Capone says THE AMAZING SPIDER-MAN 2 gets a few things right, but runs out of fluid too often!!!
Hey everyone. Capone in Chicago here.
I don't care about Peter Parker's parents. I don't care if they're alive or dead; if they're traitors or patriots; if they're spies or scientists; if they work for Oscorp or Donald Trump; if they're human or alien. I didn't care about them in the comic books, and nothing that's been presented about them in two AMAZING SPIDER-MAN movies has made me care about them any more. I'm a great admirer of other performances by Campbell Scott and Embeth Davidtz, who play Richard and Mary Parker, but they do nothing for me in these films. And no, simply eliminating all scenes and references to them in THE AMAZING SPIDER-MAN 2 doesn't come close to solving the problems I had with it, but it would have shortened an overlong movie to a more suitable length and made what doesn't work seem far less painful.
And the worst part is, director Marc Webb didn't have a choice but to deal with these characters substantially in this second installment of this new incarnation of Spider-Man, because the first film painted him into a corner. And that's a shame because Webb gets a great deal of Spider-Man right on the money, especially the interpersonal material between Peter Parker (Andrew Garfield, still the best version of this character who has ever done it) and Gwen Stacy (Emma Stone). In this second film, the parameters of their relationship are beautifully established. She's the fixer, the caregiver, the protector, while Peter is a bit all over the place, desperately in need of someone to keep his head in the game. They aren't the same person, quite the opposite; but they work really well together, and their banter and affection for one another feel genuine, even if Peter's guilt about telling Gwen's now-late father he'd keep her out of danger threatens to tear them apart (actually, it does for a time).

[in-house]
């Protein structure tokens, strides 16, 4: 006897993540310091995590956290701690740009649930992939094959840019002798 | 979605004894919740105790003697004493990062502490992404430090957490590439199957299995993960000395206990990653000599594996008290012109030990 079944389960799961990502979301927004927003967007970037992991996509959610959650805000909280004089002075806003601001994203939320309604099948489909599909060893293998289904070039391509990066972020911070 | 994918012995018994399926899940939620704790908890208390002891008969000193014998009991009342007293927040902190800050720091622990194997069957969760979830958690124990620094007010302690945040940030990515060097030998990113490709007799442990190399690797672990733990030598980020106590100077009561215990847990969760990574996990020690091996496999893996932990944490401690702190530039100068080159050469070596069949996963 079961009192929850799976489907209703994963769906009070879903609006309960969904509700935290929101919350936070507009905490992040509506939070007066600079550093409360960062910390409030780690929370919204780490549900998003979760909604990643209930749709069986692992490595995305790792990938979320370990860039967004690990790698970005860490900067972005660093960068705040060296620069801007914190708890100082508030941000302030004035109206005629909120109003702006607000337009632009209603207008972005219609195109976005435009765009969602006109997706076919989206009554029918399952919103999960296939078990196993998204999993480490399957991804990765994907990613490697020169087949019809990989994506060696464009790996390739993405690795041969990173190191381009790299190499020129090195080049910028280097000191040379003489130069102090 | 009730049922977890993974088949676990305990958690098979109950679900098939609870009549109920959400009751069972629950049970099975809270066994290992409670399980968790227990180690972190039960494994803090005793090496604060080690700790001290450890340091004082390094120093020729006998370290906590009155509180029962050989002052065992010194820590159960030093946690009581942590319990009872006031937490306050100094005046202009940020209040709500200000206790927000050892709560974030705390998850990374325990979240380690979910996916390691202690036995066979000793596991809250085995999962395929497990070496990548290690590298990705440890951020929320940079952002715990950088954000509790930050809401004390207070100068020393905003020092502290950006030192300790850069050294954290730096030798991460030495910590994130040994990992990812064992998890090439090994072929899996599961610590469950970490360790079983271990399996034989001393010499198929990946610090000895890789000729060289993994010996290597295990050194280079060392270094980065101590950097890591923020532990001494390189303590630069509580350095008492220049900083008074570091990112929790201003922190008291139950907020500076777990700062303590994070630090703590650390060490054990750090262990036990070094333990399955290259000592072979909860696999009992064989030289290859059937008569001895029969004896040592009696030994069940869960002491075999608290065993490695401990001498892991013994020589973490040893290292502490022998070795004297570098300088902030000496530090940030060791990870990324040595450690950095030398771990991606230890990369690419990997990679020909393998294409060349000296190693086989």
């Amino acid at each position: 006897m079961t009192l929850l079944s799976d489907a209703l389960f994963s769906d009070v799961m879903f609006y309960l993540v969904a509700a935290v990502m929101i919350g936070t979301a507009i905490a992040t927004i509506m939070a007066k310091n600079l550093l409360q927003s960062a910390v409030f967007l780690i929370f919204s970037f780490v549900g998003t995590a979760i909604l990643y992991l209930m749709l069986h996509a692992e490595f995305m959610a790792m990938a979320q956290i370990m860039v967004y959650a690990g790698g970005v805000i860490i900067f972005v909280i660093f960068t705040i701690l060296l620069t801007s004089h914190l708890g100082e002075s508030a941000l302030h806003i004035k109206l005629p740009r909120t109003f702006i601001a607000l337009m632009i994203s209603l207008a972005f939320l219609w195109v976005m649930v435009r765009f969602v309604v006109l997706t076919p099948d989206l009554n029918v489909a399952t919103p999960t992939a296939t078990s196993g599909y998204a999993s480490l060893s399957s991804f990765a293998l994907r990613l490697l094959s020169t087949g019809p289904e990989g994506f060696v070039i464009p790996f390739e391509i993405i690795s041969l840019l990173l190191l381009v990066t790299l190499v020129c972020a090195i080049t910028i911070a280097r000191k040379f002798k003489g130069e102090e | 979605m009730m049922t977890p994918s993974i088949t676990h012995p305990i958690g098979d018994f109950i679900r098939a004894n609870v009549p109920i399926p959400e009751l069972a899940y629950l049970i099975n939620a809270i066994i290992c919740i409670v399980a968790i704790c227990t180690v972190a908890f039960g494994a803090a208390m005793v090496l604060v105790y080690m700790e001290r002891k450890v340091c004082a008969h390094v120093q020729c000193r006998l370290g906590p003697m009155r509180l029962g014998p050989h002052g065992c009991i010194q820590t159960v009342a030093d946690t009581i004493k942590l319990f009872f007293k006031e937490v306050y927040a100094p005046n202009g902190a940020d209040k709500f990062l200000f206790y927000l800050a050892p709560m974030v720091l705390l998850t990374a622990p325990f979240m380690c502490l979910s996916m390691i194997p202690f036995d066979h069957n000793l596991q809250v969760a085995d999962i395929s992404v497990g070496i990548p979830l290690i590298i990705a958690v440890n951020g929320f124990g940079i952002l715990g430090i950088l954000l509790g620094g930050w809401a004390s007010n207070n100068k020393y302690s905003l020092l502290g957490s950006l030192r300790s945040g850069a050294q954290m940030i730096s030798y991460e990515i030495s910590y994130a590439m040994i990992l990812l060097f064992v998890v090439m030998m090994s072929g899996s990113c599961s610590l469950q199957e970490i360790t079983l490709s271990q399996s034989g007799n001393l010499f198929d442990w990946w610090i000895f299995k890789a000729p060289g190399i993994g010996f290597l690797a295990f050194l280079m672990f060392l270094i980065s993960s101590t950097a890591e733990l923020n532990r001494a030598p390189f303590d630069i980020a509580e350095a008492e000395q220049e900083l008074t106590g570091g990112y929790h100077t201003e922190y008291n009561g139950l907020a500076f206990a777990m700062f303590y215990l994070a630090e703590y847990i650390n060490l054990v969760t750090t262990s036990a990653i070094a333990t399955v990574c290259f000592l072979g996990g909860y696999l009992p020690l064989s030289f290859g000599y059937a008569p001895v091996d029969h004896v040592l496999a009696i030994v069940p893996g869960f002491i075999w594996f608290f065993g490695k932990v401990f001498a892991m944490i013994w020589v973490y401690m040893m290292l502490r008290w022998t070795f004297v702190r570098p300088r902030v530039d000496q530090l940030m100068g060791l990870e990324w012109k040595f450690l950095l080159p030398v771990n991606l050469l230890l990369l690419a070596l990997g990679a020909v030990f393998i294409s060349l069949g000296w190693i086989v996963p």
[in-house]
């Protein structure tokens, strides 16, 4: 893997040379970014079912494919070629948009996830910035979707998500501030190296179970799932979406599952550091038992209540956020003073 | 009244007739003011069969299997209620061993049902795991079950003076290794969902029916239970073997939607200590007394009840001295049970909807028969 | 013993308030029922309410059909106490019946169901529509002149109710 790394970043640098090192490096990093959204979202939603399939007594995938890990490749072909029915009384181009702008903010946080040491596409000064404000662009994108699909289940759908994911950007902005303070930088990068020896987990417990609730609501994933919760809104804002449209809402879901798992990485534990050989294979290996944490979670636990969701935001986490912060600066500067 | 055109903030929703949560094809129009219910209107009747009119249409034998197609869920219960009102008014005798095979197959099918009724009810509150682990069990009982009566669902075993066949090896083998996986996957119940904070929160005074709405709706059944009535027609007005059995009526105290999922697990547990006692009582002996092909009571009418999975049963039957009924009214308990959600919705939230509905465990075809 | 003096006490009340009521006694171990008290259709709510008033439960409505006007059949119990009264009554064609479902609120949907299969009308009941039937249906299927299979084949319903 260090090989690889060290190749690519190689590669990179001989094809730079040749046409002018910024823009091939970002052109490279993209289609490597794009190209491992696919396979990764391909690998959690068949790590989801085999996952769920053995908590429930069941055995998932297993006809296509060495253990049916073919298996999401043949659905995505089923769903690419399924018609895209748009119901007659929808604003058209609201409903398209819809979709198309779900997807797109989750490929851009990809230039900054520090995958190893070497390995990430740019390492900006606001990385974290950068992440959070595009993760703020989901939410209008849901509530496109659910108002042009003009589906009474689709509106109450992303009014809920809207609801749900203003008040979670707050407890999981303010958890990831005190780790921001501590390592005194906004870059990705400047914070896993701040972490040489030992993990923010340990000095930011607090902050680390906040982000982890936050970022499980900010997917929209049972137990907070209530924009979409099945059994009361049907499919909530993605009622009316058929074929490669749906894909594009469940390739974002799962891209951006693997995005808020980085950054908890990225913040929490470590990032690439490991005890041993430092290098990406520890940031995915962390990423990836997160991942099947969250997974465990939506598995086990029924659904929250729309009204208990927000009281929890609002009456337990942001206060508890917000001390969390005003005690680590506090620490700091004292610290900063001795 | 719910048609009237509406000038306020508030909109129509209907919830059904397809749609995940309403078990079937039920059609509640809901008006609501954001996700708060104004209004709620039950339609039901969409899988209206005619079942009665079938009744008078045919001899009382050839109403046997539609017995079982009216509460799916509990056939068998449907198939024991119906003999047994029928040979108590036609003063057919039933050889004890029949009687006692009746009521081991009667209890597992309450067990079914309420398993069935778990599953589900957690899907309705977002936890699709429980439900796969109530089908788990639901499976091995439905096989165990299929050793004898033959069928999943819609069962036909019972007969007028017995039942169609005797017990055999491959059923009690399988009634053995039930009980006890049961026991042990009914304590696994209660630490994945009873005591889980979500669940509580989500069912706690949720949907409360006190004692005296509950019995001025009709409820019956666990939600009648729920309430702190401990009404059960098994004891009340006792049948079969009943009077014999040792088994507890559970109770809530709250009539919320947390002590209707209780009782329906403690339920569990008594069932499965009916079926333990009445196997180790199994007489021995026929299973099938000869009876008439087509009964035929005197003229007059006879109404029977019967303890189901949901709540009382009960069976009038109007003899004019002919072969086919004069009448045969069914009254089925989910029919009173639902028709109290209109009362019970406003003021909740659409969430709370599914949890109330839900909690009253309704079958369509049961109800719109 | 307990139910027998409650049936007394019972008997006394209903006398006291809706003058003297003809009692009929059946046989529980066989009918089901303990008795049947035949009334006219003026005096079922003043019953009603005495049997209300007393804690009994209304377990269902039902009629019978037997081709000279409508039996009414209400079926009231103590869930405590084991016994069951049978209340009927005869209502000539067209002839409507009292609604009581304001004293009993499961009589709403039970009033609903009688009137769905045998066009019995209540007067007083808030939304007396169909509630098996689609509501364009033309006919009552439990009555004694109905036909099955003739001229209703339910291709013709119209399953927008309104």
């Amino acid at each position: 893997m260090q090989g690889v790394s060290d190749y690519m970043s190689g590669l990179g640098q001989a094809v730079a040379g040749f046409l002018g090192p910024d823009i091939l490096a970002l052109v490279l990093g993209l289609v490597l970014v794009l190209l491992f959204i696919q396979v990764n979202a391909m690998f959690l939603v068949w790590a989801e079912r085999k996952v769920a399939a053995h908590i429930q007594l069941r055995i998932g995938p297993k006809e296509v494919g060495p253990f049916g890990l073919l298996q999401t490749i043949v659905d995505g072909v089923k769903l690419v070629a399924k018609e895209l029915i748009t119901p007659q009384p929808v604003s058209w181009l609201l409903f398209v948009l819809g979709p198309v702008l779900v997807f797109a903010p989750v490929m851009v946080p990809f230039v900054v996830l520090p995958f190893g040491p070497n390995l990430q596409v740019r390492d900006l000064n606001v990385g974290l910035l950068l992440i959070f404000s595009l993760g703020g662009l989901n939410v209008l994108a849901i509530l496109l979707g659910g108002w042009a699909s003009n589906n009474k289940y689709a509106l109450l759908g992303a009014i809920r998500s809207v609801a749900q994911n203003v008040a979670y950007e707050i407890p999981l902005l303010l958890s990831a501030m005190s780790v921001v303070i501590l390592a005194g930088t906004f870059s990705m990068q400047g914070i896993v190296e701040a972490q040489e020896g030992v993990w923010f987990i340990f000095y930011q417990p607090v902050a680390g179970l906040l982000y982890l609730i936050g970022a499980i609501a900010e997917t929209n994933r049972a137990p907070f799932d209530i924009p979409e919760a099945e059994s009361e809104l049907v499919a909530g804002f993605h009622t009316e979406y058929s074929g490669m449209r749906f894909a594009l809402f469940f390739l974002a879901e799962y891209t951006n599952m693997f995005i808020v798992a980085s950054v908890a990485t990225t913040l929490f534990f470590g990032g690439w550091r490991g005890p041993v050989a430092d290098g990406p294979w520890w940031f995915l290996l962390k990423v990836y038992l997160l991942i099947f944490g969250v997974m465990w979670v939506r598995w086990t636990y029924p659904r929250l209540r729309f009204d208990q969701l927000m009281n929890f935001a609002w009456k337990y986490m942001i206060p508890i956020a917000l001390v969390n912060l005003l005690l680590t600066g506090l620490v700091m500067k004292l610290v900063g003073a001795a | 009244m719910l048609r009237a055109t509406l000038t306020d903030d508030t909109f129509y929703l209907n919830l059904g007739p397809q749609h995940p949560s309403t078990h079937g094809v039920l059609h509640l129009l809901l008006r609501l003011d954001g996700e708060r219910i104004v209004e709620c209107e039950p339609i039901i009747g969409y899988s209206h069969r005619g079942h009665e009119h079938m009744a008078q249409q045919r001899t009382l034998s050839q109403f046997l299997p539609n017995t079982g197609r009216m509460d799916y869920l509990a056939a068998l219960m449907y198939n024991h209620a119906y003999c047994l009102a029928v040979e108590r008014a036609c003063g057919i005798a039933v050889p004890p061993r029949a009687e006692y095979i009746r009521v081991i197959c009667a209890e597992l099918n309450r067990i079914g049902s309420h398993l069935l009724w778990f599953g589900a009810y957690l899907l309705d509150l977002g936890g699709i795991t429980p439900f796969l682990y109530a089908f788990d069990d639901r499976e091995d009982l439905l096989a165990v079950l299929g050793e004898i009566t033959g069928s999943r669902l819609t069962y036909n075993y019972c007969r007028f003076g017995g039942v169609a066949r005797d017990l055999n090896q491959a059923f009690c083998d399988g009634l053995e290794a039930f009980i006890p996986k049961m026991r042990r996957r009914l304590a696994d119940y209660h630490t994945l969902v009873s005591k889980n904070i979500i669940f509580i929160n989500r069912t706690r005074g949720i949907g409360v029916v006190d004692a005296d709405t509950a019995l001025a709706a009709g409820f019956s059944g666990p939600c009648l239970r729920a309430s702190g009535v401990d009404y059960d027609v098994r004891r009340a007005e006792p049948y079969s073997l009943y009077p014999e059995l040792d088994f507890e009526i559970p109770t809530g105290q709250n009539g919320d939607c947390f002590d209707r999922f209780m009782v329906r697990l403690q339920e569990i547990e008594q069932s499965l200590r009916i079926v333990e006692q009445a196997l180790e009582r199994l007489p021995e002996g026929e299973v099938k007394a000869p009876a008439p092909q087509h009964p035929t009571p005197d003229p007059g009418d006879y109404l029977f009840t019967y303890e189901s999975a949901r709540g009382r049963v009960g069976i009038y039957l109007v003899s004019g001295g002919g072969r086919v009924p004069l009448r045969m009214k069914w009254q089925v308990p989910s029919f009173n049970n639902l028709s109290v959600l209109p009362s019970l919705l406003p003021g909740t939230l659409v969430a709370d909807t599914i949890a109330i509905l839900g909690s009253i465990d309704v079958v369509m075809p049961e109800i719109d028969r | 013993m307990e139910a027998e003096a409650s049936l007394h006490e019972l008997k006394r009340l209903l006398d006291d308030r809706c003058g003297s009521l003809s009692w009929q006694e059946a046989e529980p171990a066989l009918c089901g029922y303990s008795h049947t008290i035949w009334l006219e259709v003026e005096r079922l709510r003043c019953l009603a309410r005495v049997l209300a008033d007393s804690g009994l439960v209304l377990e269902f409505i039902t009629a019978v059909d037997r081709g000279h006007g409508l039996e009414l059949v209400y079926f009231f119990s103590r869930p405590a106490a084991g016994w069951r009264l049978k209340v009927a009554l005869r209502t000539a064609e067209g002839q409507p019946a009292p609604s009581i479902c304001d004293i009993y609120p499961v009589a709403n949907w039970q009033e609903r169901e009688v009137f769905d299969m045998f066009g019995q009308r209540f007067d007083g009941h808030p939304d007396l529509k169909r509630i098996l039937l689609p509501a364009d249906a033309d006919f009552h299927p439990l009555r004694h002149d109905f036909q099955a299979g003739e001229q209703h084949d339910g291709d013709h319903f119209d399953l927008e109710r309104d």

But for those of you who don't care about the mushy stuff, there's a great deal more action in THE AMAZING SPIDER-MAN 2, and a lot of it looks like an actual comic book brought to life. The opening Spider-Man versus Russian thug Aleksei Sytsevich (Paul Giamatti) battle is an absolutely perfect realization of a Spider-Man comic book battle, or at least the best I've seen. Late in the film as well, Spider-Man comes face to face with Sytsevich again, this time in the armored guise of The Rhino, and again, the film elevates itself all too briefly to remind us of one of the many reasons this character is so popular. Here's a guy who loves being Spider-Man; he's not some angst-ridden hero who's constantly questioning why he does what he does (even when he has reason to). He knows that he was put on this earth and given these gifts to help people.
That's one of the most noticeable differences between this film and most other superhero movies is that there are a great number of shots of Spider-Man saving individual people from falling debris or other hazards. One of those saved is Max Dillon (Jamie Foxx), an uber-nerd and gifted electrician who is obsessed with Spider-Man even before they meet and the hero declares Dillion his "eyes and ears" on the street. For a brief moment, an invisible man is noticed and made special by his idol, and Max (clearly mentally unstable from the start) loses his grip on reality and starts lashing out at those who don't treat him with respect.